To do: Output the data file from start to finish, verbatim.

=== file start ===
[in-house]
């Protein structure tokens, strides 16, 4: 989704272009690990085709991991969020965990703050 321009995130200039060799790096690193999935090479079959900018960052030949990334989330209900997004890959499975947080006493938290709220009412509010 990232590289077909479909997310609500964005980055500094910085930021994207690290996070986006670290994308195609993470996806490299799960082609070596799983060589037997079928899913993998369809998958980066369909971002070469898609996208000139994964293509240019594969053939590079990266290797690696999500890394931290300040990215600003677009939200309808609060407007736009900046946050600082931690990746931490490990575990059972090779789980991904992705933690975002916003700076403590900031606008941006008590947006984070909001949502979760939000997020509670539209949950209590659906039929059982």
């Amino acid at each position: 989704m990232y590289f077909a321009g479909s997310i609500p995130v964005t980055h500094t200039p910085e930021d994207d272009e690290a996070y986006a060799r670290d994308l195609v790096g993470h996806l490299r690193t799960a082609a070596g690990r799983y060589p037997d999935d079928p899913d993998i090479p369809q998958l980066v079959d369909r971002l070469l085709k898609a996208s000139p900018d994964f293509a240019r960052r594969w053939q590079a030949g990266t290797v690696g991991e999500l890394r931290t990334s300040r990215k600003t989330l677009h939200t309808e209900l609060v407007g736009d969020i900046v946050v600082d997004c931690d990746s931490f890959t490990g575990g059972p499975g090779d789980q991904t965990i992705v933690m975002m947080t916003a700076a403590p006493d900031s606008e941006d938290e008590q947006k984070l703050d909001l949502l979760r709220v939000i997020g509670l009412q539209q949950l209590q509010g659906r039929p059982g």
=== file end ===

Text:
[in-house]
């Protein structure tokens, strides 16, 4: 989704272009690990085709991991969020965990703050 321009995130200039060799790096690193999935090479079959900018960052030949990334989330209900997004890959499975947080006493938290709220009412509010 990232590289077909479909997310609500964005980055500094910085930021994207690290996070986006670290994308195609993470996806490299799960082609070596799983060589037997079928899913993998369809998958980066369909971002070469898609996208000139994964293509240019594969053939590079990266290797690696999500890394931290300040990215600003677009939200309808609060407007736009900046946050600082931690990746931490490990575990059972090779789980991904992705933690975002916003700076403590900031606008941006008590947006984070909001949502979760939000997020509670539209949950209590659906039929059982």
């Amino acid at each position: 989704m990232y590289f077909a321009g479909s997310i609500p995130v964005t980055h500094t200039p910085e930021d994207d272009e690290a996070y986006a060799r670290d994308l195609v790096g993470h996806l490299r690193t799960a082609a070596g690990r799983y060589p037997d999935d079928p899913d993998i090479p369809q998958l980066v079959d369909r971002l070469l085709k898609a996208s000139p900018d994964f293509a240019r960052r594969w053939q590079a030949g990266t290797v690696g991991e999500l890394r931290t990334s300040r990215k600003t989330l677009h939200t309808e209900l609060v407007g736009d969020i900046v946050v600082d997004c931690d990746s931490f890959t490990g575990g059972p499975g090779d789980q991904t965990i992705v933690m975002m947080t916003a700076a403590p006493d900031s606008e941006d938290e008590q947006k984070l703050d909001l949502l979760r709220v939000i997020g509670l009412q539209q949950l209590q509010g659906r039929p059982g």